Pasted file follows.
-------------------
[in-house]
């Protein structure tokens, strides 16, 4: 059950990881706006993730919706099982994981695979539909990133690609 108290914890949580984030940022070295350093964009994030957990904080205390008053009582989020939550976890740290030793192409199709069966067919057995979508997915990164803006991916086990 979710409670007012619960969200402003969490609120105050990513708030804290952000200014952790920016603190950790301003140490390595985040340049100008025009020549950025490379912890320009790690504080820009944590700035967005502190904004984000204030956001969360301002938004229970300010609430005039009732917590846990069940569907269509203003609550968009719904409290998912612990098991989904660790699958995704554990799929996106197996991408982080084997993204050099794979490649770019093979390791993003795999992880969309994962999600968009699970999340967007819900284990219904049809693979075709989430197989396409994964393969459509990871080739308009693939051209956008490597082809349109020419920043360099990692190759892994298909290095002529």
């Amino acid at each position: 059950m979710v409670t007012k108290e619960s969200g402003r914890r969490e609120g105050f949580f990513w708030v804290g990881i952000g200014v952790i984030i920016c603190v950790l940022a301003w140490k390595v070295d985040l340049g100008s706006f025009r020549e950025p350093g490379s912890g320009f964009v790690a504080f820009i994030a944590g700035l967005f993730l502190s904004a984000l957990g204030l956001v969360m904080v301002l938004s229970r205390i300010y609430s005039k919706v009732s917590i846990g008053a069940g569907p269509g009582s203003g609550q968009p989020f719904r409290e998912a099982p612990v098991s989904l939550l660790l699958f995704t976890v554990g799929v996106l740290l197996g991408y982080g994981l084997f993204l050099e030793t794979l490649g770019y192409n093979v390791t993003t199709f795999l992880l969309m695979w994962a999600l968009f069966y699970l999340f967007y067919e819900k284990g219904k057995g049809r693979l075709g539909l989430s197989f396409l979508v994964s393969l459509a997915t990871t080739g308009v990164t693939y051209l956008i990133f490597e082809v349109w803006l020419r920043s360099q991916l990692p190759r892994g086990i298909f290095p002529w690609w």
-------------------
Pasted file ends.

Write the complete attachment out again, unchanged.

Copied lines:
[in-house]
């Protein structure tokens, strides 16, 4: 059950990881706006993730919706099982994981695979539909990133690609 108290914890949580984030940022070295350093964009994030957990904080205390008053009582989020939550976890740290030793192409199709069966067919057995979508997915990164803006991916086990 979710409670007012619960969200402003969490609120105050990513708030804290952000200014952790920016603190950790301003140490390595985040340049100008025009020549950025490379912890320009790690504080820009944590700035967005502190904004984000204030956001969360301002938004229970300010609430005039009732917590846990069940569907269509203003609550968009719904409290998912612990098991989904660790699958995704554990799929996106197996991408982080084997993204050099794979490649770019093979390791993003795999992880969309994962999600968009699970999340967007819900284990219904049809693979075709989430197989396409994964393969459509990871080739308009693939051209956008490597082809349109020419920043360099990692190759892994298909290095002529």
């Amino acid at each position: 059950m979710v409670t007012k108290e619960s969200g402003r914890r969490e609120g105050f949580f990513w708030v804290g990881i952000g200014v952790i984030i920016c603190v950790l940022a301003w140490k390595v070295d985040l340049g100008s706006f025009r020549e950025p350093g490379s912890g320009f964009v790690a504080f820009i994030a944590g700035l967005f993730l502190s904004a984000l957990g204030l956001v969360m904080v301002l938004s229970r205390i300010y609430s005039k919706v009732s917590i846990g008053a069940g569907p269509g009582s203003g609550q968009p989020f719904r409290e998912a099982p612990v098991s989904l939550l660790l699958f995704t976890v554990g799929v996106l740290l197996g991408y982080g994981l084997f993204l050099e030793t794979l490649g770019y192409n093979v390791t993003t199709f795999l992880l969309m695979w994962a999600l968009f069966y699970l999340f967007y067919e819900k284990g219904k057995g049809r693979l075709g539909l989430s197989f396409l979508v994964s393969l459509a997915t990871t080739g308009v990164t693939y051209l956008i990133f490597e082809v349109w803006l020419r920043s360099q991916l990692p190759r892994g086990i298909f290095p002529w690609w």